As per their military doctrine, the Americans tried to use their superior artillery firepower and air superiority to overcome the defenders, instead of fighting them hand-to-hand. The Germans had stocked a considerable amount of ammunition for the defense of the city and had weapons of all calibers (from light flak to naval guns) dug in fortifications and in pillboxes. Elements of the specialised British 79th Armoured division came in to attack the heavily fortified Fort Montbarey. Flame throwing Churchill Crocodile tanks along with US infantry took three days to overcome the fort.
The fighting was intense, the troops moving house to house. The fortifications (both French and German built) proved very difficult to overcome, and heavy artillery barrages were fired by both sides.
Eventually the old city of Brest was razed to the ground during the battle, with only some old medieval stone-built fortifications left standing.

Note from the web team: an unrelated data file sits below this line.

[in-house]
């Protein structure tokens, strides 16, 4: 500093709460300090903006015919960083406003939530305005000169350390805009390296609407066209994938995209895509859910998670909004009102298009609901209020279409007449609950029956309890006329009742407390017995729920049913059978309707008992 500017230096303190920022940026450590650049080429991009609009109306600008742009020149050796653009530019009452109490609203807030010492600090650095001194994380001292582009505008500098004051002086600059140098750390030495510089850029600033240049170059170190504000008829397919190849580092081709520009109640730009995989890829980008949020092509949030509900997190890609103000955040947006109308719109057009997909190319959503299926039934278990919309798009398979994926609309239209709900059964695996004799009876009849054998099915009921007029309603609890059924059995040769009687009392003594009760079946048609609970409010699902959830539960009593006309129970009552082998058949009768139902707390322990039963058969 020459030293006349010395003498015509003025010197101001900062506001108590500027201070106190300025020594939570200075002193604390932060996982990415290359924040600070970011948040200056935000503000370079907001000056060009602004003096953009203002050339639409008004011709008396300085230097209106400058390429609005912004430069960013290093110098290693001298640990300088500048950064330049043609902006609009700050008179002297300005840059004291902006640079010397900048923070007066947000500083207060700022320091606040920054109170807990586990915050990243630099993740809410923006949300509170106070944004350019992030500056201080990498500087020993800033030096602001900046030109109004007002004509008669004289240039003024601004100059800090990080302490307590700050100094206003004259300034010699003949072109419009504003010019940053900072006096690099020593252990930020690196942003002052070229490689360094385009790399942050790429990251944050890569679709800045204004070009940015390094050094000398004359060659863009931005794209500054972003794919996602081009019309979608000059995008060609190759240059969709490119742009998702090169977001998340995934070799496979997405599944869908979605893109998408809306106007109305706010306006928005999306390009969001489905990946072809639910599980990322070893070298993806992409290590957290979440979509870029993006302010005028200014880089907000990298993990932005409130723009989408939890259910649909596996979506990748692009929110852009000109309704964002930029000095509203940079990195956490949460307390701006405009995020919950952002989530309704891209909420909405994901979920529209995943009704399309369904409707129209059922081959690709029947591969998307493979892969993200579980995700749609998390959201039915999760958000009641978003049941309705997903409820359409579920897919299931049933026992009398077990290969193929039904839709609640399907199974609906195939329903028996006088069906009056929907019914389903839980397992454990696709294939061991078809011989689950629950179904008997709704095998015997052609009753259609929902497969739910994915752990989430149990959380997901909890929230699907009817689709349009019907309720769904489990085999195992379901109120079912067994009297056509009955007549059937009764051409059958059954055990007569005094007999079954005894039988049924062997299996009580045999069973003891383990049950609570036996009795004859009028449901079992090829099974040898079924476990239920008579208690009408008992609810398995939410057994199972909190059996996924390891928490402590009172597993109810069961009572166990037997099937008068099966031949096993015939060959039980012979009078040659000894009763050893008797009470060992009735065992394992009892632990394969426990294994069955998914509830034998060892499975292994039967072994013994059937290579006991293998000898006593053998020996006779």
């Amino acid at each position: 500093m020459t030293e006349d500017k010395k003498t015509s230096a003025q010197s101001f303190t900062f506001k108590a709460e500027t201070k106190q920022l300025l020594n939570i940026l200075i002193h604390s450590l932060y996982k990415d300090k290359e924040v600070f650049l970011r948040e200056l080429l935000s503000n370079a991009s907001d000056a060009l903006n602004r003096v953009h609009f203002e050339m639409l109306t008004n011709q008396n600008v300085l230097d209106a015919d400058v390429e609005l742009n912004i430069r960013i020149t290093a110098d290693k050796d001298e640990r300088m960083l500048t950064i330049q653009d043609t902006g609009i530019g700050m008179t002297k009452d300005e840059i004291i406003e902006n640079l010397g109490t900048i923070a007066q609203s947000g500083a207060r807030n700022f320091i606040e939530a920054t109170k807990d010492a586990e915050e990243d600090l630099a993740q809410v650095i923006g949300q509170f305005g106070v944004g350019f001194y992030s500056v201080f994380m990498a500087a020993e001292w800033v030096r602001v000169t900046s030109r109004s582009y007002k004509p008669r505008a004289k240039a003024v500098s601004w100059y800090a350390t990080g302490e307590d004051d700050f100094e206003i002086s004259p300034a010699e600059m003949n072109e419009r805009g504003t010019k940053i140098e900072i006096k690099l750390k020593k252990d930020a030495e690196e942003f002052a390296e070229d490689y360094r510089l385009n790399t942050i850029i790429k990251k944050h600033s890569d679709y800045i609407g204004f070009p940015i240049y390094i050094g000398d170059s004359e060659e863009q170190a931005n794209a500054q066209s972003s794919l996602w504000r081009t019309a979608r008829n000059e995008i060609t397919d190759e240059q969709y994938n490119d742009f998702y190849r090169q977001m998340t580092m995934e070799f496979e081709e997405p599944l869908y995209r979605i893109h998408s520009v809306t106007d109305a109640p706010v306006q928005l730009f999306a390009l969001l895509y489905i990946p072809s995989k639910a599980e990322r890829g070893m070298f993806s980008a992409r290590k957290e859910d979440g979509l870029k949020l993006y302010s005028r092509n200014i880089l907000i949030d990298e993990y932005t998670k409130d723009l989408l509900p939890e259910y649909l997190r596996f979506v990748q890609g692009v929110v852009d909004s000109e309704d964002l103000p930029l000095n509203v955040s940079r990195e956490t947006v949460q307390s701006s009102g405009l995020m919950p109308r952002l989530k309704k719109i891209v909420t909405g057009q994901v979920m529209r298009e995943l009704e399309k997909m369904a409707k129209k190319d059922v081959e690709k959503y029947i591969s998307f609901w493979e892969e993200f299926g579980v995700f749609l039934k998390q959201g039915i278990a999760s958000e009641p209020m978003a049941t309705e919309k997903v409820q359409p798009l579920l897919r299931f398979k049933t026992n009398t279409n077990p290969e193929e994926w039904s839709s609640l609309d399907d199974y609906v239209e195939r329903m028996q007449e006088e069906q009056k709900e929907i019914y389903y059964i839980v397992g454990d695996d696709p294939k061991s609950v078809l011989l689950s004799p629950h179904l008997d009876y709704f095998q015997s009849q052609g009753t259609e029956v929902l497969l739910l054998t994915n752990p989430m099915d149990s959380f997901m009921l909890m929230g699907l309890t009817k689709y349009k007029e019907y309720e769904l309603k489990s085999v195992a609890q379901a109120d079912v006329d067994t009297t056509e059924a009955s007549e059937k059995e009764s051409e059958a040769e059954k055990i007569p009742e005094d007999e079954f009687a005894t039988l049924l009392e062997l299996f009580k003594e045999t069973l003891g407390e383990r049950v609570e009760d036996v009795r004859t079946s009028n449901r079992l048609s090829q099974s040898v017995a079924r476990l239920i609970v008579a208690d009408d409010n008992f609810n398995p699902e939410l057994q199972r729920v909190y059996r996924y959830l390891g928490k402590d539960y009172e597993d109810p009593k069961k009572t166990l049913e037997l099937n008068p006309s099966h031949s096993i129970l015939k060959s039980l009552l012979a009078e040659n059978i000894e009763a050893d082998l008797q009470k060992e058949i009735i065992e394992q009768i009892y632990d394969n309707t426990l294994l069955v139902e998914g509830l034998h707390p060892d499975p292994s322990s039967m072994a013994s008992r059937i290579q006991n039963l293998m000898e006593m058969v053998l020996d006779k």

General Ramcke surrendered the city on 19 September 1944 to the Americans after rendering the port facilities useless. These would not be repaired in time to help the war effort as it was hoped. By this time, Paris had already been liberated by the Allied Armies, and Operation Market-Garden was already under way in the Netherlands.
The costly capture of Brest resulted in the decision to only surround the remaining German-occupied ports in France with the exception of those that could be captured from the march, instead of storming them in a set-piece battle. The exception was Le Havre, which was taken by the British 2nd Army on 12 September 1944. Some of these Breton ports surrendered only by 9 May 1945, one day after Victory in Europe Day. Hide
The Battle of Hürtgen Forest (German: Schlacht im Hürtgenwald) is the name given to the series of fierce battles fought between U.S. and German forces during World War II in the Hürtgen